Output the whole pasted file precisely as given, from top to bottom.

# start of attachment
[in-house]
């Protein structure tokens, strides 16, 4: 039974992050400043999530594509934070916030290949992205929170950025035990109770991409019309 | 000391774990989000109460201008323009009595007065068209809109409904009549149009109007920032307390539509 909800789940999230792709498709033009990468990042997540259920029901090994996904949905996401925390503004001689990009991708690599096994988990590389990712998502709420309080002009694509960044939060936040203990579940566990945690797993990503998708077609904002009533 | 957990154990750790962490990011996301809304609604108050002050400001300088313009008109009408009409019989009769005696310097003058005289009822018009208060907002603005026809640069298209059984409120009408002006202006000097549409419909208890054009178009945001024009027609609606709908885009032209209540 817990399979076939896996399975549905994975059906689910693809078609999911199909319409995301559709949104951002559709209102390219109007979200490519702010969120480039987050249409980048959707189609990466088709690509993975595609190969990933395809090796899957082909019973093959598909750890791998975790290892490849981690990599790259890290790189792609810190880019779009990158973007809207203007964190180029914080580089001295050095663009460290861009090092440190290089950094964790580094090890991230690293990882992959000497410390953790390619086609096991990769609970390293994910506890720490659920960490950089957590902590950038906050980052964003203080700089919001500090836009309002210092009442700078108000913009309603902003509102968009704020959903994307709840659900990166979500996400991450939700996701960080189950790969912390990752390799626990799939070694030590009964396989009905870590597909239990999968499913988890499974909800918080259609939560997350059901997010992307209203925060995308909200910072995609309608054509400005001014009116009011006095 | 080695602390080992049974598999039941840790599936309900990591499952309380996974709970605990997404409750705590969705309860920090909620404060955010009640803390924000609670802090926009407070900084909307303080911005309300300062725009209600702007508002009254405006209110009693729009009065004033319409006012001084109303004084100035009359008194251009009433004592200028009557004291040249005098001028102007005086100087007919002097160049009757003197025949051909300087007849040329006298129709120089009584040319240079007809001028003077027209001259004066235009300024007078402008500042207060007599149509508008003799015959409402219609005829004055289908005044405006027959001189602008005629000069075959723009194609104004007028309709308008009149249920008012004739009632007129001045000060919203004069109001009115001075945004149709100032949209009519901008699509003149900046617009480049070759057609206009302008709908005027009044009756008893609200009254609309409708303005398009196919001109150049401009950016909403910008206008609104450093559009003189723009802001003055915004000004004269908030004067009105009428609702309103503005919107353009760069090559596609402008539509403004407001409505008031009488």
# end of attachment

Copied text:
[in-house]
């Protein structure tokens, strides 16, 4: 039974992050400043999530594509934070916030290949992205929170950025035990109770991409019309 | 000391774990989000109460201008323009009595007065068209809109409904009549149009109007920032307390539509 909800789940999230792709498709033009990468990042997540259920029901090994996904949905996401925390503004001689990009991708690599096994988990590389990712998502709420309080002009694509960044939060936040203990579940566990945690797993990503998708077609904002009533 | 957990154990750790962490990011996301809304609604108050002050400001300088313009008109009408009409019989009769005696310097003058005289009822018009208060907002603005026809640069298209059984409120009408002006202006000097549409419909208890054009178009945001024009027609609606709908885009032209209540 817990399979076939896996399975549905994975059906689910693809078609999911199909319409995301559709949104951002559709209102390219109007979200490519702010969120480039987050249409980048959707189609990466088709690509993975595609190969990933395809090796899957082909019973093959598909750890791998975790290892490849981690990599790259890290790189792609810190880019779009990158973007809207203007964190180029914080580089001295050095663009460290861009090092440190290089950094964790580094090890991230690293990882992959000497410390953790390619086609096991990769609970390293994910506890720490659920960490950089957590902590950038906050980052964003203080700089919001500090836009309002210092009442700078108000913009309603902003509102968009704020959903994307709840659900990166979500996400991450939700996701960080189950790969912390990752390799626990799939070694030590009964396989009905870590597909239990999968499913988890499974909800918080259609939560997350059901997010992307209203925060995308909200910072995609309608054509400005001014009116009011006095 | 080695602390080992049974598999039941840790599936309900990591499952309380996974709970605990997404409750705590969705309860920090909620404060955010009640803390924000609670802090926009407070900084909307303080911005309300300062725009209600702007508002009254405006209110009693729009009065004033319409006012001084109303004084100035009359008194251009009433004592200028009557004291040249005098001028102007005086100087007919002097160049009757003197025949051909300087007849040329006298129709120089009584040319240079007809001028003077027209001259004066235009300024007078402008500042207060007599149509508008003799015959409402219609005829004055289908005044405006027959001189602008005629000069075959723009194609104004007028309709308008009149249920008012004739009632007129001045000060919203004069109001009115001075945004149709100032949209009519901008699509003149900046617009480049070759057609206009302008709908005027009044009756008893609200009254609309409708303005398009196919001109150049401009950016909403910008206008609104450093559009003189723009802001003055915004000004004269908030004067009105009428609702309103503005919107353009760069090559596609402008539509403004407001409505008031009488």